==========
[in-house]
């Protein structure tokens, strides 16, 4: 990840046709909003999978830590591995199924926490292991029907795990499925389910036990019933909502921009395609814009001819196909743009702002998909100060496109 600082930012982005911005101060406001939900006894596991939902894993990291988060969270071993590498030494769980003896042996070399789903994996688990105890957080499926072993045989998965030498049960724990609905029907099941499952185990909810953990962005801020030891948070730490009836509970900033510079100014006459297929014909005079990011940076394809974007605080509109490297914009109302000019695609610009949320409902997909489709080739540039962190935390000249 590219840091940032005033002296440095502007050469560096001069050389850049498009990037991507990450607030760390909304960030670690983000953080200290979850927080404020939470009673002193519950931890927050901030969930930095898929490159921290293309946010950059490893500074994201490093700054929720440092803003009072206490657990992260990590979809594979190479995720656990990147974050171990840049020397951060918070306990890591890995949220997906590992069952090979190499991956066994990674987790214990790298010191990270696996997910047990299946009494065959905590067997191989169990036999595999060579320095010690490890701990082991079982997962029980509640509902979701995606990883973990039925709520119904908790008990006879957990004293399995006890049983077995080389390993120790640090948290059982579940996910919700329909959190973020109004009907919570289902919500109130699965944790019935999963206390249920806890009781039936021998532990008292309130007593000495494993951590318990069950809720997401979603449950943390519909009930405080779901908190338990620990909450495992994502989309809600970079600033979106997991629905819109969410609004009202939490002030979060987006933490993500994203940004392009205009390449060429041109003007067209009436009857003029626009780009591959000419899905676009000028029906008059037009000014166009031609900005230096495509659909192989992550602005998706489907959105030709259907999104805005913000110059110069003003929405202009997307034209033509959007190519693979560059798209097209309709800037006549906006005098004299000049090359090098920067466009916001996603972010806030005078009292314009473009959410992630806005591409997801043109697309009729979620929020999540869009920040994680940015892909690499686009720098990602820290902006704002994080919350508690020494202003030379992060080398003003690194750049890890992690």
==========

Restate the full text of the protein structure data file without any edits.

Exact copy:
[in-house]
């Protein structure tokens, strides 16, 4: 990840046709909003999978830590591995199924926490292991029907795990499925389910036990019933909502921009395609814009001819196909743009702002998909100060496109 600082930012982005911005101060406001939900006894596991939902894993990291988060969270071993590498030494769980003896042996070399789903994996688990105890957080499926072993045989998965030498049960724990609905029907099941499952185990909810953990962005801020030891948070730490009836509970900033510079100014006459297929014909005079990011940076394809974007605080509109490297914009109302000019695609610009949320409902997909489709080739540039962190935390000249 590219840091940032005033002296440095502007050469560096001069050389850049498009990037991507990450607030760390909304960030670690983000953080200290979850927080404020939470009673002193519950931890927050901030969930930095898929490159921290293309946010950059490893500074994201490093700054929720440092803003009072206490657990992260990590979809594979190479995720656990990147974050171990840049020397951060918070306990890591890995949220997906590992069952090979190499991956066994990674987790214990790298010191990270696996997910047990299946009494065959905590067997191989169990036999595999060579320095010690490890701990082991079982997962029980509640509902979701995606990883973990039925709520119904908790008990006879957990004293399995006890049983077995080389390993120790640090948290059982579940996910919700329909959190973020109004009907919570289902919500109130699965944790019935999963206390249920806890009781039936021998532990008292309130007593000495494993951590318990069950809720997401979603449950943390519909009930405080779901908190338990620990909450495992994502989309809600970079600033979106997991629905819109969410609004009202939490002030979060987006933490993500994203940004392009205009390449060429041109003007067209009436009857003029626009780009591959000419899905676009000028029906008059037009000014166009031609900005230096495509659909192989992550602005998706489907959105030709259907999104805005913000110059110069003003929405202009997307034209033509959007190519693979560059798209097209309709800037006549906006005098004299000049090359090098920067466009916001996603972010806030005078009292314009473009959410992630806005591409997801043109697309009729979620929020999540869009920040994680940015892909690499686009720098990602820290902006704002994080919350508690020494202003030379992060080398003003690194750049890890992690």